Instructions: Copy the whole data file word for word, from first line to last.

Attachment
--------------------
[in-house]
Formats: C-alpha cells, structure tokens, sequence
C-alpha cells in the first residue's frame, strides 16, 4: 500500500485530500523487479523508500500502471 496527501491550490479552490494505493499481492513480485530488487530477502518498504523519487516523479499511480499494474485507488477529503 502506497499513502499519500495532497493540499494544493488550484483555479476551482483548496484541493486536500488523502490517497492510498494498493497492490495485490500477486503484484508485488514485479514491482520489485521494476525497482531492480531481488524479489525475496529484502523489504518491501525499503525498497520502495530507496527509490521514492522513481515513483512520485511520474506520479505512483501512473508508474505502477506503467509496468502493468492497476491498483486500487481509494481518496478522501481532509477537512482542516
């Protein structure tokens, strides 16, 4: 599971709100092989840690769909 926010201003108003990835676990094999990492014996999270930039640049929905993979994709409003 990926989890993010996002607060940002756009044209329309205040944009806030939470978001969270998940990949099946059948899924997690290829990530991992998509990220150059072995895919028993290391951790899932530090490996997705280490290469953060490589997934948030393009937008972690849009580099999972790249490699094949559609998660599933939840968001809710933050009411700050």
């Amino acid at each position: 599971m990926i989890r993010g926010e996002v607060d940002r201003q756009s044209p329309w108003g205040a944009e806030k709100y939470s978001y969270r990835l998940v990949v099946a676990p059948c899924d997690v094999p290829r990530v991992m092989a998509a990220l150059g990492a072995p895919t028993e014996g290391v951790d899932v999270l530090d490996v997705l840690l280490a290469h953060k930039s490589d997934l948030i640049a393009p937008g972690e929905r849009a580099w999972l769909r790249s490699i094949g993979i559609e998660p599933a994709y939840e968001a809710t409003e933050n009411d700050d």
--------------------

[in-house]
Formats: C-alpha cells, structure tokens, sequence
C-alpha cells in the first residue's frame, strides 16, 4: 500500500485530500523487479523508500500502471 496527501491550490479552490494505493499481492513480485530488487530477502518498504523519487516523479499511480499494474485507488477529503 502506497499513502499519500495532497493540499494544493488550484483555479476551482483548496484541493486536500488523502490517497492510498494498493497492490495485490500477486503484484508485488514485479514491482520489485521494476525497482531492480531481488524479489525475496529484502523489504518491501525499503525498497520502495530507496527509490521514492522513481515513483512520485511520474506520479505512483501512473508508474505502477506503467509496468502493468492497476491498483486500487481509494481518496478522501481532509477537512482542516
């Protein structure tokens, strides 16, 4: 599971709100092989840690769909 926010201003108003990835676990094999990492014996999270930039640049929905993979994709409003 990926989890993010996002607060940002756009044209329309205040944009806030939470978001969270998940990949099946059948899924997690290829990530991992998509990220150059072995895919028993290391951790899932530090490996997705280490290469953060490589997934948030393009937008972690849009580099999972790249490699094949559609998660599933939840968001809710933050009411700050």
């Amino acid at each position: 599971m990926i989890r993010g926010e996002v607060d940002r201003q756009s044209p329309w108003g205040a944009e806030k709100y939470s978001y969270r990835l998940v990949v099946a676990p059948c899924d997690v094999p290829r990530v991992m092989a998509a990220l150059g990492a072995p895919t028993e014996g290391v951790d899932v999270l530090d490996v997705l840690l280490a290469h953060k930039s490589d997934l948030i640049a393009p937008g972690e929905r849009a580099w999972l769909r790249s490699i094949g993979i559609e998660p599933a994709y939840e968001a809710t409003e933050n009411d700050d």